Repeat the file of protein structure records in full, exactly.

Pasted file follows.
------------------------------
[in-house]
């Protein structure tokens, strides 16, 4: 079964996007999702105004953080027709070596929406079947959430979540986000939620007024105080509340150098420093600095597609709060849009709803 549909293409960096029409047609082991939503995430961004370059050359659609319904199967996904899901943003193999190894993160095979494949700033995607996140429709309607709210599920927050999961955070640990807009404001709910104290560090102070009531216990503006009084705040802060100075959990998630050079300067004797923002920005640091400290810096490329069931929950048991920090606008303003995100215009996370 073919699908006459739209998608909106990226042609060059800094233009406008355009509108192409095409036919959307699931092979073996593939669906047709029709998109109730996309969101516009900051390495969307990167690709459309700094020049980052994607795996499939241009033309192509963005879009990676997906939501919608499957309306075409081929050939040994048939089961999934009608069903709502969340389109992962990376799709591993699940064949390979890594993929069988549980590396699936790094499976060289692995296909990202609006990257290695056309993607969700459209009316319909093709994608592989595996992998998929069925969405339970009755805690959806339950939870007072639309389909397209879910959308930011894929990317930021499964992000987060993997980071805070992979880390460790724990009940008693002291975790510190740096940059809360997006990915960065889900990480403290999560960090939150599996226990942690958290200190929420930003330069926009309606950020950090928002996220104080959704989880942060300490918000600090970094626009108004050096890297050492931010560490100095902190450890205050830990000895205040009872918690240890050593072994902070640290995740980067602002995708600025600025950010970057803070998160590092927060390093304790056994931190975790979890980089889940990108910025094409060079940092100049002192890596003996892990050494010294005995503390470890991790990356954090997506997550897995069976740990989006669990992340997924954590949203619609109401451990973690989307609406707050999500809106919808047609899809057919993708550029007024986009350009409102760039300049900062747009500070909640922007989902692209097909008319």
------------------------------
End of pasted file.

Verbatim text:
[in-house]
């Protein structure tokens, strides 16, 4: 079964996007999702105004953080027709070596929406079947959430979540986000939620007024105080509340150098420093600095597609709060849009709803 549909293409960096029409047609082991939503995430961004370059050359659609319904199967996904899901943003193999190894993160095979494949700033995607996140429709309607709210599920927050999961955070640990807009404001709910104290560090102070009531216990503006009084705040802060100075959990998630050079300067004797923002920005640091400290810096490329069931929950048991920090606008303003995100215009996370 073919699908006459739209998608909106990226042609060059800094233009406008355009509108192409095409036919959307699931092979073996593939669906047709029709998109109730996309969101516009900051390495969307990167690709459309700094020049980052994607795996499939241009033309192509963005879009990676997906939501919608499957309306075409081929050939040994048939089961999934009608069903709502969340389109992962990376799709591993699940064949390979890594993929069988549980590396699936790094499976060289692995296909990202609006990257290695056309993607969700459209009316319909093709994608592989595996992998998929069925969405339970009755805690959806339950939870007072639309389909397209879910959308930011894929990317930021499964992000987060993997980071805070992979880390460790724990009940008693002291975790510190740096940059809360997006990915960065889900990480403290999560960090939150599996226990942690958290200190929420930003330069926009309606950020950090928002996220104080959704989880942060300490918000600090970094626009108004050096890297050492931010560490100095902190450890205050830990000895205040009872918690240890050593072994902070640290995740980067602002995708600025600025950010970057803070998160590092927060390093304790056994931190975790979890980089889940990108910025094409060079940092100049002192890596003996892990050494010294005995503390470890991790990356954090997506997550897995069976740990989006669990992340997924954590949203619609109401451990973690989307609406707050999500809106919808047609899809057919993708550029007024986009350009409102760039300049900062747009500070909640922007989902692209097909008319």